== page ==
E. On April 18, 2000, a final judgment was entered by the United States District Court for the Southern District of New York enjoining White from violating Section 17(a) of the Securities Act of 1933 ("Securities Act"), Section 10(b) of the Securities Exchange Act of 1934 ("Exchange Act"), Exchange Act Rule 10b-5. White consented to entry of the judgment without admitting or denying the allegations of the Commission's complaint.



Based on the foregoing, the Commission finds that: (a) on June 30, 1999, the United States District Court for the Southern District of New York imposed a final judgment convicting White of felony crimes involving moral turpitude; and (b) on April 18, 2000, in an action brought by the Commission, the United States District Court for the Southern District of New York entered a final judgment permanently enjoining White from violating Securities Act Section 17(a) and Exchange Act Section 10(b) and Rule 10b-5 by reason of his misconduct.



Based on the foregoing, the Commission deems it appropriate and in the public interest to accept White's Offer of Settlement and accordingly,

IT IS HEREBY ORDERED, effective immediately, that White is denied the privilege of appearing or practicing before the Commission as an accountant.

By the Commission.

Jonathan G. Katz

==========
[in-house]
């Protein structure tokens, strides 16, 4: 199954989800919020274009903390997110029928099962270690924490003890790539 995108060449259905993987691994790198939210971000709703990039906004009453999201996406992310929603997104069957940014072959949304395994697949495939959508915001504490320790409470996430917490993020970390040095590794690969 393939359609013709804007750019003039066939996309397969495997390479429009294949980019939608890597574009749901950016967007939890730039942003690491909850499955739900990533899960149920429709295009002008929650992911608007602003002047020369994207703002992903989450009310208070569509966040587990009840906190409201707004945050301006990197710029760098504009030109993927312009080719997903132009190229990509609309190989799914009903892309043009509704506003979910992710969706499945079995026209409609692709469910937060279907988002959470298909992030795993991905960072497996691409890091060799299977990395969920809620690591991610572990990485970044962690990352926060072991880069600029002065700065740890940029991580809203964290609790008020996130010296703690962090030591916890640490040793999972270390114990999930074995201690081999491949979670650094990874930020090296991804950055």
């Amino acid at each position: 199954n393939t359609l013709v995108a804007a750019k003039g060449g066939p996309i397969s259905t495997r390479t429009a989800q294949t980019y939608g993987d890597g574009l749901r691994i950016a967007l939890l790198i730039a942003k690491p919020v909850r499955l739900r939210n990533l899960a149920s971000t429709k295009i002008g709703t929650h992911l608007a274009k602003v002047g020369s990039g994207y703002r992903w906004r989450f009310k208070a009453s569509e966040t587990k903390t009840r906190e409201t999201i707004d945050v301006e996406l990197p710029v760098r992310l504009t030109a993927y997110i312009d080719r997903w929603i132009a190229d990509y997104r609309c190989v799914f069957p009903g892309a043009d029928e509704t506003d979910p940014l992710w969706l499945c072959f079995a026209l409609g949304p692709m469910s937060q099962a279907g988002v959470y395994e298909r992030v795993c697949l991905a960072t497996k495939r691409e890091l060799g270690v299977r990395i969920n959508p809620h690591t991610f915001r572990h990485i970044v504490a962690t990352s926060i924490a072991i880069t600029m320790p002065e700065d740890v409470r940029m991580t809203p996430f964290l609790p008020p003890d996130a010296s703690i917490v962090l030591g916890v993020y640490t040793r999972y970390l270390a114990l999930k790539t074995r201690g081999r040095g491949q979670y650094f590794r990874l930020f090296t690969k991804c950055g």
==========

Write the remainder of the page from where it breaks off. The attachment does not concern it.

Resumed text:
1Rule 102(e) provides, in pertinent part:

(2) [A]ny person who has been convicted of a felony or a misdemeanor involving moral turpitude shall be forthwith suspended from appearing or practicing before the Commission. . . .

(3)(i) The Commission, with due regard to the public interest and without preliminary hearing, may, by order . . . suspend from appearing or practicing before it any . . . accountant . . . who . . . has been by name: (A) Permanently enjoined by any court of competent jurisdiction by reason of his misconduct in an action brought by the Commission, from violation or aiding and abetting the violation of any provision of the Federal securities laws or of the rules and regulations thereunder . . . .

(iv) . . . A person who has consented to the entry of a permanent injunction . . . without admitting the facts set forth in the complaint shall be presumed for all purposes under this paragraph (3) to have been enjoined by reason of the misconduct alleged in the complaint.